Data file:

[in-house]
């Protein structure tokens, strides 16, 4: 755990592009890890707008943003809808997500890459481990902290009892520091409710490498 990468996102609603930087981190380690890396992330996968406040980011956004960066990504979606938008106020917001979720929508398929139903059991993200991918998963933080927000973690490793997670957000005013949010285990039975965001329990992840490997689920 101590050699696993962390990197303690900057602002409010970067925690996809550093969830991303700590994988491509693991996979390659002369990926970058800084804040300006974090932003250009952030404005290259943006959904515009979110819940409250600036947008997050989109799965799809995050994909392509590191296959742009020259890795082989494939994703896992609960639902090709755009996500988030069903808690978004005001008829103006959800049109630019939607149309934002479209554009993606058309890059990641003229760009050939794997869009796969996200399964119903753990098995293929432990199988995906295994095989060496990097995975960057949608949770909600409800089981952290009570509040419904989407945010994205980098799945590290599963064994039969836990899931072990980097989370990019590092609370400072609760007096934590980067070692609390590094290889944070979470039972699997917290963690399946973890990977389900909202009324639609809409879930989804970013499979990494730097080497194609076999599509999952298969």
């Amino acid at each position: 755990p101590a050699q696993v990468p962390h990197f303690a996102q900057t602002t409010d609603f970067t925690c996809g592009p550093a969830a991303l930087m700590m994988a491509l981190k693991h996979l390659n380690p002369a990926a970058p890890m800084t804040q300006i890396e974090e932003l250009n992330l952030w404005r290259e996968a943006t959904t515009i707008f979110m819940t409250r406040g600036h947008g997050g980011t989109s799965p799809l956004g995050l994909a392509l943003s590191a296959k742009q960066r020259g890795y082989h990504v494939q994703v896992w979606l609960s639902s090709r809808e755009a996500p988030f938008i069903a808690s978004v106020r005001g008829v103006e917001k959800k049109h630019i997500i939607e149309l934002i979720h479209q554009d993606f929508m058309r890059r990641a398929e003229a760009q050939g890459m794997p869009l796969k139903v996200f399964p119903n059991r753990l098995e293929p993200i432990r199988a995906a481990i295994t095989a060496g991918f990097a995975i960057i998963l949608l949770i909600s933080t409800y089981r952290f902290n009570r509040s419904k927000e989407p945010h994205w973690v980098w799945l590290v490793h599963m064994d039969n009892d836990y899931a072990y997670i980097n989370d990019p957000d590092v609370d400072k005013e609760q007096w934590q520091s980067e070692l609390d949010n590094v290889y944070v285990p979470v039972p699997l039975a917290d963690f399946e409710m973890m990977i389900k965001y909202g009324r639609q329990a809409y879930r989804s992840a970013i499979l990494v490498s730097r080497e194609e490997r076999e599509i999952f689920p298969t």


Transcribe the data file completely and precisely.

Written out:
[in-house]
């Protein structure tokens, strides 16, 4: 755990592009890890707008943003809808997500890459481990902290009892520091409710490498 990468996102609603930087981190380690890396992330996968406040980011956004960066990504979606938008106020917001979720929508398929139903059991993200991918998963933080927000973690490793997670957000005013949010285990039975965001329990992840490997689920 101590050699696993962390990197303690900057602002409010970067925690996809550093969830991303700590994988491509693991996979390659002369990926970058800084804040300006974090932003250009952030404005290259943006959904515009979110819940409250600036947008997050989109799965799809995050994909392509590191296959742009020259890795082989494939994703896992609960639902090709755009996500988030069903808690978004005001008829103006959800049109630019939607149309934002479209554009993606058309890059990641003229760009050939794997869009796969996200399964119903753990098995293929432990199988995906295994095989060496990097995975960057949608949770909600409800089981952290009570509040419904989407945010994205980098799945590290599963064994039969836990899931072990980097989370990019590092609370400072609760007096934590980067070692609390590094290889944070979470039972699997917290963690399946973890990977389900909202009324639609809409879930989804970013499979990494730097080497194609076999599509999952298969």
């Amino acid at each position: 755990p101590a050699q696993v990468p962390h990197f303690a996102q900057t602002t409010d609603f970067t925690c996809g592009p550093a969830a991303l930087m700590m994988a491509l981190k693991h996979l390659n380690p002369a990926a970058p890890m800084t804040q300006i890396e974090e932003l250009n992330l952030w404005r290259e996968a943006t959904t515009i707008f979110m819940t409250r406040g600036h947008g997050g980011t989109s799965p799809l956004g995050l994909a392509l943003s590191a296959k742009q960066r020259g890795y082989h990504v494939q994703v896992w979606l609960s639902s090709r809808e755009a996500p988030f938008i069903a808690s978004v106020r005001g008829v103006e917001k959800k049109h630019i997500i939607e149309l934002i979720h479209q554009d993606f929508m058309r890059r990641a398929e003229a760009q050939g890459m794997p869009l796969k139903v996200f399964p119903n059991r753990l098995e293929p993200i432990r199988a995906a481990i295994t095989a060496g991918f990097a995975i960057i998963l949608l949770i909600s933080t409800y089981r952290f902290n009570r509040s419904k927000e989407p945010h994205w973690v980098w799945l590290v490793h599963m064994d039969n009892d836990y899931a072990y997670i980097n989370d990019p957000d590092v609370d400072k005013e609760q007096w934590q520091s980067e070692l609390d949010n590094v290889y944070v285990p979470v039972p699997l039975a917290d963690f399946e409710m973890m990977i389900k965001y909202g009324r639609q329990a809409y879930r989804s992840a970013i499979l990494v490498s730097r080497e194609e490997r076999e599509i999952f689920p298969t």